Sunday, January 17, 2010
A's of the Decade: Third Base – Eric Chavez
Years: 1998 – 2009
Other Candidates: Jack Hannahan (2008); Adam Kennedy (2009)
Summary: The most (unfairly) maligned – including by me, at times – A's player in at least the previous three decades and quite possibly in team history. From 2000 – 2004, he hit .280/.357/.513 and won six Gold Gloves during the 2000s. He signed a six-year, $66 million extension just before the 2004 season and hit only .250/.326/.441 from 2005 – 2009, missing about half of the '07 season and virtually all of 2008-09.
Three things turned the fans against him, but only one had real merit: (1) The contract – A's fans whine that ownership won't retain homegrown talent, so when the A's pony up, A's fans whine that ownership retained the wrong guy. (2) No emotion – Chavez never played with Darin Erstad's eternal scowl or Eric Byrnes' false hustle, so fans perceived him as aloof and disinterested despite being better at his peak than guys like Erstad and Byrnes. (3) The media coddling – Make no mistake: Chavez deserved some blame. He never adjusted to LHP (career .699 OPS) and his retroactive excuses for his poor play seemed straight from a Serena Williams press conference. But, the Bay Area media never, ever, ever took the guy to task. For anything. And, for the past few seasons, they've bought Chavez's annual bunk about "feeling great" and being "in the best shape of his career" only to have to eat their words as soon as Chavez took the field.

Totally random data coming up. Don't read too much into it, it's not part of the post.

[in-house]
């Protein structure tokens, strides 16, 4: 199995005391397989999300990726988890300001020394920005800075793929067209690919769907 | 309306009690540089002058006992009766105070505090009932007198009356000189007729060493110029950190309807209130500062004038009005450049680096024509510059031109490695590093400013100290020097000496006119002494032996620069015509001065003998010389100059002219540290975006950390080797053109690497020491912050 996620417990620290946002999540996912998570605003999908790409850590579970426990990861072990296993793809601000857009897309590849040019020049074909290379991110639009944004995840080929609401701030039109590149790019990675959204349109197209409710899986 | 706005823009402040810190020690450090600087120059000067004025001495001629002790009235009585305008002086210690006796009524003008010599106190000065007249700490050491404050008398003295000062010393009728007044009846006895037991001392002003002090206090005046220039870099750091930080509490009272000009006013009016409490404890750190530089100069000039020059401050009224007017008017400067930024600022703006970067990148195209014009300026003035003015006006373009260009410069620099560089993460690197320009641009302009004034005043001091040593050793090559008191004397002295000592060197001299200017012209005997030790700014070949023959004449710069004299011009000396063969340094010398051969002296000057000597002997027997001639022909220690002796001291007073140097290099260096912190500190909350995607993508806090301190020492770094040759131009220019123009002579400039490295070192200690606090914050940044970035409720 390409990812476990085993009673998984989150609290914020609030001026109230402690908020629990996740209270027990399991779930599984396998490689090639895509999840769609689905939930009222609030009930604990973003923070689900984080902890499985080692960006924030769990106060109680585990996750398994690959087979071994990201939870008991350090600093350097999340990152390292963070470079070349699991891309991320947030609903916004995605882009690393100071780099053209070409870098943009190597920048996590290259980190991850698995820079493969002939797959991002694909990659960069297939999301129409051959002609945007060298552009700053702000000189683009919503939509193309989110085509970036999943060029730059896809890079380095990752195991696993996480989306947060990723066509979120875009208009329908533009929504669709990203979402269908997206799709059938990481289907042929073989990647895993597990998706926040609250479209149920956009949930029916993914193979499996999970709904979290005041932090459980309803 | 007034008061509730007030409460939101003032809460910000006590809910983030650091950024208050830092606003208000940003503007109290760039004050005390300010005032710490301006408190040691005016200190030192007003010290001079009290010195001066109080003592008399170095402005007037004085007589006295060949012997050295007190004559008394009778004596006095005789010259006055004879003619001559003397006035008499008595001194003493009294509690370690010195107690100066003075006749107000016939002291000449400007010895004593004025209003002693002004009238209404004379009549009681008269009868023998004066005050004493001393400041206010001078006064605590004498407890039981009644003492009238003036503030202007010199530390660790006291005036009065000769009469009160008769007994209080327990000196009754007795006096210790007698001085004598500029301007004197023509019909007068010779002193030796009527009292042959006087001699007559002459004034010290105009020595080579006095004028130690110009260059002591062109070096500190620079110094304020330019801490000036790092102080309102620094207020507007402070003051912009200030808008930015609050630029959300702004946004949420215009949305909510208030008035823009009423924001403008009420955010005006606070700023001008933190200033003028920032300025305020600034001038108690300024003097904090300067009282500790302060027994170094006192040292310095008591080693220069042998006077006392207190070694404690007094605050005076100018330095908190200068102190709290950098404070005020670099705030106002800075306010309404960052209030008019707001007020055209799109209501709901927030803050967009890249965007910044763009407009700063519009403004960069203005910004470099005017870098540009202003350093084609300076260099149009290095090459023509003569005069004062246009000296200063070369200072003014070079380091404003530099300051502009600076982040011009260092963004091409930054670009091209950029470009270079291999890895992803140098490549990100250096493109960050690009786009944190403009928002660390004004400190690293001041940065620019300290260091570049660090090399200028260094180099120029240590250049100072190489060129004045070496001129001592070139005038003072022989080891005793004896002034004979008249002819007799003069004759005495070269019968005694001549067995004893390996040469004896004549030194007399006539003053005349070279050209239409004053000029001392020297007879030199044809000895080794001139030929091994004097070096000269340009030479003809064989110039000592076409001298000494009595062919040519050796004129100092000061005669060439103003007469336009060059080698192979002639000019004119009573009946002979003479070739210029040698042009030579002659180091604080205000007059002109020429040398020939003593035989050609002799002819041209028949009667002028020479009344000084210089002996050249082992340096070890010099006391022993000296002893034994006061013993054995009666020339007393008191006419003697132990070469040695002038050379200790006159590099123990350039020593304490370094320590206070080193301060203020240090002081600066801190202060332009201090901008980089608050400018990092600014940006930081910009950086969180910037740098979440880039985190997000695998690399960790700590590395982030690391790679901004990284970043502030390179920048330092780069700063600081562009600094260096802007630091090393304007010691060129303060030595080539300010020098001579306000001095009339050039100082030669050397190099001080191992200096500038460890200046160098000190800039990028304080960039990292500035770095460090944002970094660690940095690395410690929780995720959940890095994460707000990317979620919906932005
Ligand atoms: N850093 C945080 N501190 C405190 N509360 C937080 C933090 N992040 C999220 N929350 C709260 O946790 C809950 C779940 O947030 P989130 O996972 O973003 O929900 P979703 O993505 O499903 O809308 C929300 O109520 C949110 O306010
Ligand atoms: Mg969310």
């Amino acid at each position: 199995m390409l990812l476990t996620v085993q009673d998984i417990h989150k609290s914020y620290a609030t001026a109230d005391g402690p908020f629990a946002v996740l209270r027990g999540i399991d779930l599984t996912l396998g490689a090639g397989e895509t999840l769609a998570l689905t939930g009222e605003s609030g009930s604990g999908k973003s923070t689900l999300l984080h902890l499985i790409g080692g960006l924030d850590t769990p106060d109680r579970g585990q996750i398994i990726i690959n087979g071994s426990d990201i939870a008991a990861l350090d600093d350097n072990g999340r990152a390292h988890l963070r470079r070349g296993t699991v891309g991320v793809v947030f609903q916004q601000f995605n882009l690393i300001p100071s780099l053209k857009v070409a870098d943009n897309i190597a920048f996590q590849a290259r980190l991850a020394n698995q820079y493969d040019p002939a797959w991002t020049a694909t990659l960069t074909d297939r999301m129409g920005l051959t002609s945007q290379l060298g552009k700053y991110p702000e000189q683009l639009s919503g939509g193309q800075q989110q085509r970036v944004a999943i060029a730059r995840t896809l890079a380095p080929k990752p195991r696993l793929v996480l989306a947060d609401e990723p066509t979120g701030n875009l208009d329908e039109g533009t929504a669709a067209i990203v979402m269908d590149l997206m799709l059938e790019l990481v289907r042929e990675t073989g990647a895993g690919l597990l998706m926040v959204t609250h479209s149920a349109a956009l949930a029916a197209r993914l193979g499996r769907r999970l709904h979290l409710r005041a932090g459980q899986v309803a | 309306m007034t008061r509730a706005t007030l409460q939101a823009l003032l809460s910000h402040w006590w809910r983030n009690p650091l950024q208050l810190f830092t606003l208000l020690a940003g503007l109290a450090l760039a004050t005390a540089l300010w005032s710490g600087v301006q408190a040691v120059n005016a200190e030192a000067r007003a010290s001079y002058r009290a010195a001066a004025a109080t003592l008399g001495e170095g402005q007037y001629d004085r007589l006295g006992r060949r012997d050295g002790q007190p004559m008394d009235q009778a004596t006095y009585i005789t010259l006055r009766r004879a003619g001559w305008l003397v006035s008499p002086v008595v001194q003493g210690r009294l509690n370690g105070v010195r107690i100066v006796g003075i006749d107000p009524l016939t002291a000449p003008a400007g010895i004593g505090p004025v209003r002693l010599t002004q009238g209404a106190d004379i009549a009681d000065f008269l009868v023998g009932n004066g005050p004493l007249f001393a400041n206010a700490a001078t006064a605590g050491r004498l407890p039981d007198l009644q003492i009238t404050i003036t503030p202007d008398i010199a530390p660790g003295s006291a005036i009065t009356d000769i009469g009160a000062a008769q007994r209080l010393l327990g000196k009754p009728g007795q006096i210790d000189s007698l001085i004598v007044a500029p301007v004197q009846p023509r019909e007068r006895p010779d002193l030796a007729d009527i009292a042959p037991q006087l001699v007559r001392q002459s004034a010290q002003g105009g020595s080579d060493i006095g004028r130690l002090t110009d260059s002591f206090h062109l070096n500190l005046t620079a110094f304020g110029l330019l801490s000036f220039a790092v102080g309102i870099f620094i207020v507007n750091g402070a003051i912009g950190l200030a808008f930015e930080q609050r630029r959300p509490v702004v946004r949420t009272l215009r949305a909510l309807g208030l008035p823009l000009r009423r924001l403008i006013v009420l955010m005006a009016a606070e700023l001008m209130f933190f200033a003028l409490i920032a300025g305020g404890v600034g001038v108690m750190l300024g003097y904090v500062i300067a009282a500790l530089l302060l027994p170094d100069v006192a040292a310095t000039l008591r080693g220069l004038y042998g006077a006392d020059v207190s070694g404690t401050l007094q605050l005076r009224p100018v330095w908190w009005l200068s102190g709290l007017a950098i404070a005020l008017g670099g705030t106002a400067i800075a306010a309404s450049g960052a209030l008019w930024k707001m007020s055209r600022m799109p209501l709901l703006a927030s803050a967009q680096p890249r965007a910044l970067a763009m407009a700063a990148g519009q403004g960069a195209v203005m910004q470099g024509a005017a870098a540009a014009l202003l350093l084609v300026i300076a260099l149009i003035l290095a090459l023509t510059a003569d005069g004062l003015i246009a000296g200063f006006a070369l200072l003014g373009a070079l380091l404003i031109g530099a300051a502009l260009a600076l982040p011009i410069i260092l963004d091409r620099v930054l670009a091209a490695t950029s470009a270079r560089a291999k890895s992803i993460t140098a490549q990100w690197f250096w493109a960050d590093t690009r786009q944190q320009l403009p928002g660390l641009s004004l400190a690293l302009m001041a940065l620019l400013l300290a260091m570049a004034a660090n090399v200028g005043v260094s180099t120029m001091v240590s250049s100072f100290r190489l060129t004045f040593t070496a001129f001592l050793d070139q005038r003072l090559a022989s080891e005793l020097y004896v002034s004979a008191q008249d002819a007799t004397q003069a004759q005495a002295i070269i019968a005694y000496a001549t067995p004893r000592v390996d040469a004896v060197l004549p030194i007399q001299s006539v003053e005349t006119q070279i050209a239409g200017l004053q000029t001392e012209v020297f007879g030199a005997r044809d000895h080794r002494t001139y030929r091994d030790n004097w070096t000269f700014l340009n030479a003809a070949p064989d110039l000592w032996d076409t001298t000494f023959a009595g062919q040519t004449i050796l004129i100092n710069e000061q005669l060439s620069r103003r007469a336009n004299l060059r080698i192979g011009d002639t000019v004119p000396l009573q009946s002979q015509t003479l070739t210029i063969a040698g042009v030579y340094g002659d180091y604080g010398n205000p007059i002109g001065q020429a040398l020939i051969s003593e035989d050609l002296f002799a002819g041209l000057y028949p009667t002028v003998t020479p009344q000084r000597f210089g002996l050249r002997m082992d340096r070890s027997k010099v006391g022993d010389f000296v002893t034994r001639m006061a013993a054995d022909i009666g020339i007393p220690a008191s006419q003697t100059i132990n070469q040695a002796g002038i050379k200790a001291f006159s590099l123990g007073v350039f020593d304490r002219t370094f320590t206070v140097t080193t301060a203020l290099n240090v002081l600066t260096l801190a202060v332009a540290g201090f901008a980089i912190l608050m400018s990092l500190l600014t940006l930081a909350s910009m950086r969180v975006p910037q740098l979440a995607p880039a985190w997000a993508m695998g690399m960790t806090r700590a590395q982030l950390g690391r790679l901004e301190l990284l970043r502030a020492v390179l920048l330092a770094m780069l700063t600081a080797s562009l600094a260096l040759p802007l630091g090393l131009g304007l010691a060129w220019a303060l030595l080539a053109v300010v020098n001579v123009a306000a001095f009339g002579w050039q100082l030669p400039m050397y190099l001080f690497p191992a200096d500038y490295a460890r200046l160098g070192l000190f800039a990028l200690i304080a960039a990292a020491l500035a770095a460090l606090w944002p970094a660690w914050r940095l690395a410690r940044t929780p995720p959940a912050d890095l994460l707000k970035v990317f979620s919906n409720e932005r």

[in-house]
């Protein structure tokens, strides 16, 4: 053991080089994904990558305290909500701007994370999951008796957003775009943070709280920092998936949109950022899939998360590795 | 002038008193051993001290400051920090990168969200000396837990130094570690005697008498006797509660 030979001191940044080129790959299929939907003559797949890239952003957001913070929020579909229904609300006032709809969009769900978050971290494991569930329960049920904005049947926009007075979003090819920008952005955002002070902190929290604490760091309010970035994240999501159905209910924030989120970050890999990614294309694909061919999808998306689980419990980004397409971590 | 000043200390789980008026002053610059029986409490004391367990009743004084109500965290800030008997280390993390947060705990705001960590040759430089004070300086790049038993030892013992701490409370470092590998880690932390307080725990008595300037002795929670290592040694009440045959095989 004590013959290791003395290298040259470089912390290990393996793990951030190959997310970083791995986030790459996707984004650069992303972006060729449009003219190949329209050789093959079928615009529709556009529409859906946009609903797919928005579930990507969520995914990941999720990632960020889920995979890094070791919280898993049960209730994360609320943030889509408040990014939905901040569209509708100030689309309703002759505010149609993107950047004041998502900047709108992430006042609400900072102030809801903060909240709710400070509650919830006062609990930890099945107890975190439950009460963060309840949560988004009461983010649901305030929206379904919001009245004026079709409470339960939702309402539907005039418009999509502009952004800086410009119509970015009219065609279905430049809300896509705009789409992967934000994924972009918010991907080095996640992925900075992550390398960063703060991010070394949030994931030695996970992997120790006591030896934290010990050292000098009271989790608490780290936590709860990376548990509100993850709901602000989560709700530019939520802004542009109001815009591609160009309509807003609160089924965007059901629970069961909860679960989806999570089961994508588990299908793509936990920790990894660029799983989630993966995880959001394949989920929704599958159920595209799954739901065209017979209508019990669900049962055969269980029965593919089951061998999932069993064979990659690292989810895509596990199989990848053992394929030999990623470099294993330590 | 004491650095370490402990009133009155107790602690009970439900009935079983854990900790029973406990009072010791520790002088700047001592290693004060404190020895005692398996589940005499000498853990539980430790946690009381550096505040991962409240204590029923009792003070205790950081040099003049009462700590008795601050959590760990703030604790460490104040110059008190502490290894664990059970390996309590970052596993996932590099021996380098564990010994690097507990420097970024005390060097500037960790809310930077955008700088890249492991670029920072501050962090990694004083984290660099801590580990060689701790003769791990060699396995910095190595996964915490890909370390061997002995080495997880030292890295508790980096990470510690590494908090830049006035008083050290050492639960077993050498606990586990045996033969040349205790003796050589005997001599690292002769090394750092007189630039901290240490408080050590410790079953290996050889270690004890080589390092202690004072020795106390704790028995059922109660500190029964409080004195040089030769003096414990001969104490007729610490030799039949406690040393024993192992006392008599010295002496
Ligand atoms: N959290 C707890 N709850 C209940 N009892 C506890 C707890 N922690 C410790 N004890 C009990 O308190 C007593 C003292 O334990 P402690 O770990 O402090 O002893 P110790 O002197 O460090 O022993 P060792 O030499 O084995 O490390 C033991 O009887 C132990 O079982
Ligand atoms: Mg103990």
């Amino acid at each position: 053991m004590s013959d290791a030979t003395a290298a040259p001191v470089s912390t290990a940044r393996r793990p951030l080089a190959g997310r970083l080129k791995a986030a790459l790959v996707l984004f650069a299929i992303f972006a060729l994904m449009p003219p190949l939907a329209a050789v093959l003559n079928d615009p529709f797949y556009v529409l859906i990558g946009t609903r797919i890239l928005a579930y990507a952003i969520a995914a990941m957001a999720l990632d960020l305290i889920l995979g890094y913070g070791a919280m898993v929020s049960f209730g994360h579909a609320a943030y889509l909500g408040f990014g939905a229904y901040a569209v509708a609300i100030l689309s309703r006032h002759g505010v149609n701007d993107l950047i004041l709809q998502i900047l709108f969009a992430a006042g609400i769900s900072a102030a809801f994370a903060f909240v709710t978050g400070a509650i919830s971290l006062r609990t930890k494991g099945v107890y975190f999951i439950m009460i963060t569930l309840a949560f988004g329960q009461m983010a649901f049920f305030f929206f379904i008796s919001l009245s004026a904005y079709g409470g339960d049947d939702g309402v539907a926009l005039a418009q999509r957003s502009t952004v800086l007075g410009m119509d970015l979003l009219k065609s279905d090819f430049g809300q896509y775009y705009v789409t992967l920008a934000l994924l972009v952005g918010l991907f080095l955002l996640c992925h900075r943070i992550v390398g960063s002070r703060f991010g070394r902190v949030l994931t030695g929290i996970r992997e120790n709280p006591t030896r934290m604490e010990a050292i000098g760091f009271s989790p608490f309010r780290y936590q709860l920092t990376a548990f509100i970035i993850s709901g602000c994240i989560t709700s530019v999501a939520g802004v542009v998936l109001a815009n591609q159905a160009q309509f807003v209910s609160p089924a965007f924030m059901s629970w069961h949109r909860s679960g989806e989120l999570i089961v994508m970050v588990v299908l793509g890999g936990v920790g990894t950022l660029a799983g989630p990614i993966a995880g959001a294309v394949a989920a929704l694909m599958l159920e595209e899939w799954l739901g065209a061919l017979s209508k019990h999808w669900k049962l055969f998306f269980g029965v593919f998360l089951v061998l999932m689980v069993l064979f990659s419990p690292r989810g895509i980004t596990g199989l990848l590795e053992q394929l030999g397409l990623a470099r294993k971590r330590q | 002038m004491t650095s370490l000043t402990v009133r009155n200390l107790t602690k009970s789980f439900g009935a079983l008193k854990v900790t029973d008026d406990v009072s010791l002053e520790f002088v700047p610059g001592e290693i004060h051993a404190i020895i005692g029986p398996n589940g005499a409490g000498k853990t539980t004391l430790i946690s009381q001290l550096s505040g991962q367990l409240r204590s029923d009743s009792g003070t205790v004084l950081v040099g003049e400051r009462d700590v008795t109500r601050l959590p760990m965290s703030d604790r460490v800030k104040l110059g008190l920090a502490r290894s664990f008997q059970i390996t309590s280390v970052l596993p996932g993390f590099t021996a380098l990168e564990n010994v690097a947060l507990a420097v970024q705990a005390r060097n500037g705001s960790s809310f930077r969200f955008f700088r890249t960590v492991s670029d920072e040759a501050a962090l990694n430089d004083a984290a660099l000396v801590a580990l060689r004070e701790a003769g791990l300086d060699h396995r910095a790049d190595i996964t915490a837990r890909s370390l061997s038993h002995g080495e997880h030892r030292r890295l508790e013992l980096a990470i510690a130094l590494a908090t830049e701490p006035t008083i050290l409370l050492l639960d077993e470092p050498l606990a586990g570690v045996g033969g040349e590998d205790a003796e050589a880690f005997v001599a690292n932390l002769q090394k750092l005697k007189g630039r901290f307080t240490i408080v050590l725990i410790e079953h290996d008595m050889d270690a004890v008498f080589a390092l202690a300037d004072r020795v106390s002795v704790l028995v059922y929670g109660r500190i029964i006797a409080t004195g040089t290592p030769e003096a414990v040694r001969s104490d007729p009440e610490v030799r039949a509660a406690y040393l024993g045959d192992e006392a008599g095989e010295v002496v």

Favorite A's Moment: On August 31, 2002, with the A's and Twins tied at 3, Minnesota left-handed reliever JC Romero – who entered the game with a 1.51 ERA – intentionally walked A's SS Miguel Tejada to load the bases with two outs for Chavez. As usual in these clutch situations, Chavez swung at the first pitch. But instead of fouling out or rolling over the top of an off-speed pitch, Chavez cued a broken-bat single that drove in two. It was the deciding hit in the A's 17th straight win.
Runner-Up: Adam Kennedy, I guess. As long as we ignore his stats from July 1 thru August 31 (.655 OPS) or his atrocious glove at the hot corner.
Worst of the Decade: Jack Hannahan